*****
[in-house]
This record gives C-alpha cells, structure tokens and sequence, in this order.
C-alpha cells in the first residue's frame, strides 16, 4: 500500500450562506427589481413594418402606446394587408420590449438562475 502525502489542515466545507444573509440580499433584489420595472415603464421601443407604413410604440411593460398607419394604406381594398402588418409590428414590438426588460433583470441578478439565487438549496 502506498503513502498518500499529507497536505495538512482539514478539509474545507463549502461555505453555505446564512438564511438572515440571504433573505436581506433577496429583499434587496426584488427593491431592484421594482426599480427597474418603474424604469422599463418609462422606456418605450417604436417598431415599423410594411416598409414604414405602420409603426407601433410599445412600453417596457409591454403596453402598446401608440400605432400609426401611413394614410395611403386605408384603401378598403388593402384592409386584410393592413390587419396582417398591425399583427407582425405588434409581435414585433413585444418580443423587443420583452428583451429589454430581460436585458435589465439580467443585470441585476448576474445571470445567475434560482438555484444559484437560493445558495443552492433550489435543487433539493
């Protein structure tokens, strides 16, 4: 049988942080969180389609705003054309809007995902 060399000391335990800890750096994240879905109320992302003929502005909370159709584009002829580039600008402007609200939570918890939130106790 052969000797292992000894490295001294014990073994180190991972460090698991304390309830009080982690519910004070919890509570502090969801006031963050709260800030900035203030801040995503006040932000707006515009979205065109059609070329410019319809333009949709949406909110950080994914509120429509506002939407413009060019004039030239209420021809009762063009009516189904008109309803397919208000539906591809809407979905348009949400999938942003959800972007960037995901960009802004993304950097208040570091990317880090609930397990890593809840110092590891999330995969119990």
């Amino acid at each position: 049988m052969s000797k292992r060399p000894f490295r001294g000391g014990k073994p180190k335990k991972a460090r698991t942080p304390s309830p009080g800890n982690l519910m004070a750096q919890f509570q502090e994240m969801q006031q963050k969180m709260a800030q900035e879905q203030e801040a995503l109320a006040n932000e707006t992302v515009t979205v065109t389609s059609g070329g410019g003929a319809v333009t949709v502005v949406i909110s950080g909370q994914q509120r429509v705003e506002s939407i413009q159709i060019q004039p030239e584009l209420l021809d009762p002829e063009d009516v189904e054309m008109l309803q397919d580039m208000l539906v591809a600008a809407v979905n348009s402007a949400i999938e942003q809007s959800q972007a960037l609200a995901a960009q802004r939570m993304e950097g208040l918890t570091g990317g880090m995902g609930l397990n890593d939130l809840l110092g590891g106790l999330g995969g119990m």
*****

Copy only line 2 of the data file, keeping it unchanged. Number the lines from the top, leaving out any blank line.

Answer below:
This record gives C-alpha cells, structure tokens and sequence, in this order.